'Tornado' Banned by U.S. Weather Bureau Before Radar
In 1948, a rudimentary radio broadcast warning system based on a network of observers and reporters debuted in parts of Kansas and Missouri that did prove useful, albeit labor intensive. In 1946, the U.S. Army Signal Corps, responsible for all forms of communications during wartime, began converting some of their World War II era radar systems for use in weather detection. The first official weather radar was commissioned a year later. U.S. Air Force officers Capt. Robert Miller and Maj. Ernest Fawbush, noticed that the atmospheric conditions surrounding Tinker Air Force Base in Oklahoma visibly appeared similar to the way it did during the onset of prior tornadoes in the area. They used radar to monitor the approaching storm and were able to discern a telltale signature in the signal that correlated with the spawning of a tornado. In 1953, researchers identified a distinctive hook-shaped echo which was found to be characteristic of a fully formed tornado. The era of severe weather forecasting via radar had been born.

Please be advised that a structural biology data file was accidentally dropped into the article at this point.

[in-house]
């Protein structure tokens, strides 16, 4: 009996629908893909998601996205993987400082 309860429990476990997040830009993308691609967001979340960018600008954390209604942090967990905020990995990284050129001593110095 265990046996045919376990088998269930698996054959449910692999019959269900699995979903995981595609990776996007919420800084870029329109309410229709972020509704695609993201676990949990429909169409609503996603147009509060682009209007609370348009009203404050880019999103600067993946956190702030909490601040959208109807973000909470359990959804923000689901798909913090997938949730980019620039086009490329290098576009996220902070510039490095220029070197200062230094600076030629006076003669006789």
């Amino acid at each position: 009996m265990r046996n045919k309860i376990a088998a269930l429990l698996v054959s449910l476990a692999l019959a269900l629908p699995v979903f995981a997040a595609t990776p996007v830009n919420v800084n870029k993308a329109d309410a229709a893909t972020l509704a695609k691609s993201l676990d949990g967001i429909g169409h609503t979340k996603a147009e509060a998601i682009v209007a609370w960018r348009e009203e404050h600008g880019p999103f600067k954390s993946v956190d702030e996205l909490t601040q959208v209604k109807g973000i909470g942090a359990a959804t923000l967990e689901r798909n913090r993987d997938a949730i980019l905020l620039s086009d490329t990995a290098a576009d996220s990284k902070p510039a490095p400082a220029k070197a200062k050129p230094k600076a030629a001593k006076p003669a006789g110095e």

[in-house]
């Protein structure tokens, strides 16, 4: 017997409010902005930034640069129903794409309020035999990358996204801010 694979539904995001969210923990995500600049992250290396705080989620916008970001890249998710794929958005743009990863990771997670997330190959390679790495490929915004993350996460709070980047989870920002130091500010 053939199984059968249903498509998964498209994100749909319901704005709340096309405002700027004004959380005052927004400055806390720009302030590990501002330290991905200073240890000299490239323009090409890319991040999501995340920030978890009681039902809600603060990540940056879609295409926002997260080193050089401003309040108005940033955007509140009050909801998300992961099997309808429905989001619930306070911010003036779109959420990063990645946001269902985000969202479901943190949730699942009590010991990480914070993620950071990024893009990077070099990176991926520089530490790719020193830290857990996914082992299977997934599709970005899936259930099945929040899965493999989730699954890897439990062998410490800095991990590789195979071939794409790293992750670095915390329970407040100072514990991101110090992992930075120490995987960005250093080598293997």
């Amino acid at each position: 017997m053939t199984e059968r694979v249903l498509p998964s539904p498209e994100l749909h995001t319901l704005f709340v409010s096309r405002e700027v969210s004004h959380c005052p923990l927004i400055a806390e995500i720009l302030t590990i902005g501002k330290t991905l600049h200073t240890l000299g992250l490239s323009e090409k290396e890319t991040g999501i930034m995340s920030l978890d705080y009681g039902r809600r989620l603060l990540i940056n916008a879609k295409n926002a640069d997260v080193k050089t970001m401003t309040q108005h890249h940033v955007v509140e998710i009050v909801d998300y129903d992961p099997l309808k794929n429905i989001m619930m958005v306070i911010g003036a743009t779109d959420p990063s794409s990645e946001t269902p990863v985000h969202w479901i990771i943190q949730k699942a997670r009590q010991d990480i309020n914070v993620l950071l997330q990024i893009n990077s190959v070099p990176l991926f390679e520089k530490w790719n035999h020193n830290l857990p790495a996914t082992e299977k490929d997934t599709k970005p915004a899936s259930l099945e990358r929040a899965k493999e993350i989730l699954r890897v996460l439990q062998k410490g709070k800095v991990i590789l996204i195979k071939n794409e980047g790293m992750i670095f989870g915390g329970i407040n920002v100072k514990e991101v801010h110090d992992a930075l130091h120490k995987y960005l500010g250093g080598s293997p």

In 1971, S-band pulse-compression radar systems that could detect and measure the velocity of anything that moves became operational. Software algorithms produced the kind of color-coded weather radar images that we are accustomed to seeing today. Satellite sensing is now combined with terrestrial data to provide an up-to-the-minute status on everything from a list mist of rain to a major downpour, ice storm, or blizzard-force snow storm. Phone apps like Dark Sky now exploit instant access to the National Weather Service's publically available database to let you know based on your current GPS-determined location whether or not to head for shelter. We've come a long way, baby.
Here is a related CNN story titled "Up Until 1940s, Americans Didn't Even Get Tornado Forecasts."
Posted September 12, 2013